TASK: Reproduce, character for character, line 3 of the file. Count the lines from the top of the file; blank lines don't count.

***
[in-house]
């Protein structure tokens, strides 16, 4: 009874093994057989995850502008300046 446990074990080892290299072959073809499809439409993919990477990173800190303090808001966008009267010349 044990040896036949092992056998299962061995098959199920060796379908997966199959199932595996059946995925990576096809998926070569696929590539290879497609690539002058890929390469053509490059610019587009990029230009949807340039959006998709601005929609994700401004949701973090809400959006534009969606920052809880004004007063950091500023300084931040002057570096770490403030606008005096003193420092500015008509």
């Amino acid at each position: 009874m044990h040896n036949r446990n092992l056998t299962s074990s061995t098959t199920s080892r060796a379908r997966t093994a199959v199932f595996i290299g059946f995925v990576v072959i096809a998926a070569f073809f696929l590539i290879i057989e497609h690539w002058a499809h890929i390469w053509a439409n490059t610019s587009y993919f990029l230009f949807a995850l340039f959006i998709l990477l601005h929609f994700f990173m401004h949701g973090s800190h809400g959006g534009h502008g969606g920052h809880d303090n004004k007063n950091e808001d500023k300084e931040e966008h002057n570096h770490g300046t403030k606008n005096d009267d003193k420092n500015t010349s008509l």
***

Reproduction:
């Amino acid at each position: 009874m044990h040896n036949r446990n092992l056998t299962s074990s061995t098959t199920s080892r060796a379908r997966t093994a199959v199932f595996i290299g059946f995925v990576v072959i096809a998926a070569f073809f696929l590539i290879i057989e497609h690539w002058a499809h890929i390469w053509a439409n490059t610019s587009y993919f990029l230009f949807a995850l340039f959006i998709l990477l601005h929609f994700f990173m401004h949701g973090s800190h809400g959006g534009h502008g969606g920052h809880d303090n004004k007063n950091e808001d500023k300084e931040e966008h002057n570096h770490g300046t403030k606008n005096d009267d003193k420092n500015t010349s008509l």